During a Spring residency at Commodore John Rodgers Elementary in Baltimore City, two English Language Arts third-grade classes were exploring character traits of a recently read Judy Blume novel. Expanding this textual element to their own character traits, the children designed self-portraits. The designs started on paper and were then embroidered onto fabric. Pam instructed them to explore color values, textures, and shapes.
Three volunteers accompanied Pam to the school to assist the very enthusiastic children in creating their self-portraits. The results were amazing.
One particularly shy boy proudly presented his self-portrait and said, “I did it!” Another told us how he was teaching his poorly behaved six-year-old cousin to ‘draw with yarn.’ “It calms him down, and we all need that!” he proclaimed. Another student told us that he had taken over the household chore of mending torn clothing for his brothers and sister. “No one else in my house knows how to use a needle like me.”
Children were working together at sewing tables, chatting amicably about the novel that they were reading in class, their sports activities, and their weekend plans. All were engaged in a very peaceful and friendly manner, helping each other when necessary. No doubt presenting their finished projects to their families on Mother’s Day was a beautiful culmination of this artistic endeavor. And it left three very happy volunteers with a feeling of purpose in assisting these youngsters in a meaningful project that will surely be an unforgettable experience.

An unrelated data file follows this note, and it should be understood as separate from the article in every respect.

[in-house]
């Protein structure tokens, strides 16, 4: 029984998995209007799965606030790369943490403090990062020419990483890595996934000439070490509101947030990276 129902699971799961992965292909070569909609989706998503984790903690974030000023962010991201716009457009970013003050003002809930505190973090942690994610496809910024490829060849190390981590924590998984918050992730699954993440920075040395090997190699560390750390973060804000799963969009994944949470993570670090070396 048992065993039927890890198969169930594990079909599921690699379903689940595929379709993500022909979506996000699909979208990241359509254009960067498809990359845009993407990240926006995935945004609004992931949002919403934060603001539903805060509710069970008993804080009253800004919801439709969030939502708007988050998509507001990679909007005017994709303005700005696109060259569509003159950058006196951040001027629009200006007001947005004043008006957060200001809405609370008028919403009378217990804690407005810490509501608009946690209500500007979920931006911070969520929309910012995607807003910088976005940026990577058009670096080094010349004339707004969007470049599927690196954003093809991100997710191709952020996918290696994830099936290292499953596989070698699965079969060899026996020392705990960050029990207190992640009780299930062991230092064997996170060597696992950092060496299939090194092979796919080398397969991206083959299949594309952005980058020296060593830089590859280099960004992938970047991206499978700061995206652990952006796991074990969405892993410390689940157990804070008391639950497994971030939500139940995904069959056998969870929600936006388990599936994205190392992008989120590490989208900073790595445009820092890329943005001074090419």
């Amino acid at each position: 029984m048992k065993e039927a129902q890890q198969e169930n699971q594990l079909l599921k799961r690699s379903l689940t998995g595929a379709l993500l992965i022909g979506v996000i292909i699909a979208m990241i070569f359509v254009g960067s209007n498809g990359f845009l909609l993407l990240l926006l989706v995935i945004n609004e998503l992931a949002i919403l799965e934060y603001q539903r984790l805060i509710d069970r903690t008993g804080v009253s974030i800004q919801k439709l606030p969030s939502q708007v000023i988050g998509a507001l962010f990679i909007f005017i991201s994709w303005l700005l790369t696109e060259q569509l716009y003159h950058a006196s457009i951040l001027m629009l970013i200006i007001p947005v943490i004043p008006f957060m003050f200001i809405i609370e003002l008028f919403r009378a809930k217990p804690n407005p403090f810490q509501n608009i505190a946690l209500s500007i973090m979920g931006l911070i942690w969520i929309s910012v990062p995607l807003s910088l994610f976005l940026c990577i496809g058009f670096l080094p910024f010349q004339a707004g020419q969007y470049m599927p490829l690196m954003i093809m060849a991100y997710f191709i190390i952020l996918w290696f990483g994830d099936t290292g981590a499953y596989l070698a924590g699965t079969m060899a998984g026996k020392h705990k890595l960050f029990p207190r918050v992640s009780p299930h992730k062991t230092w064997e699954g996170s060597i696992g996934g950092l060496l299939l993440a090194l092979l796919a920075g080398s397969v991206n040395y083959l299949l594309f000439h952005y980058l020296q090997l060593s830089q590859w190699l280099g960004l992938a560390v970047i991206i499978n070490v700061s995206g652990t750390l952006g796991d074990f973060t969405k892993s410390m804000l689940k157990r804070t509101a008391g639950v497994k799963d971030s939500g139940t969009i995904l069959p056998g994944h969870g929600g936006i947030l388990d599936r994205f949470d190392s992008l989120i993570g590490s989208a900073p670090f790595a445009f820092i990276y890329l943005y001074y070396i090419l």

You can get involved, too!
At Young Audiences, we constantly see the arts inspire, engage and change lives. We are reminded of this power every day through our work providing more than 7,000 arts learning experiences a year to children in Maryland classrooms. And the benefit extends beyond the children, impacting the providers, observers, supporters and, yes, volunteers. Learn more about how you can get involved with Young Audiences through volunteering.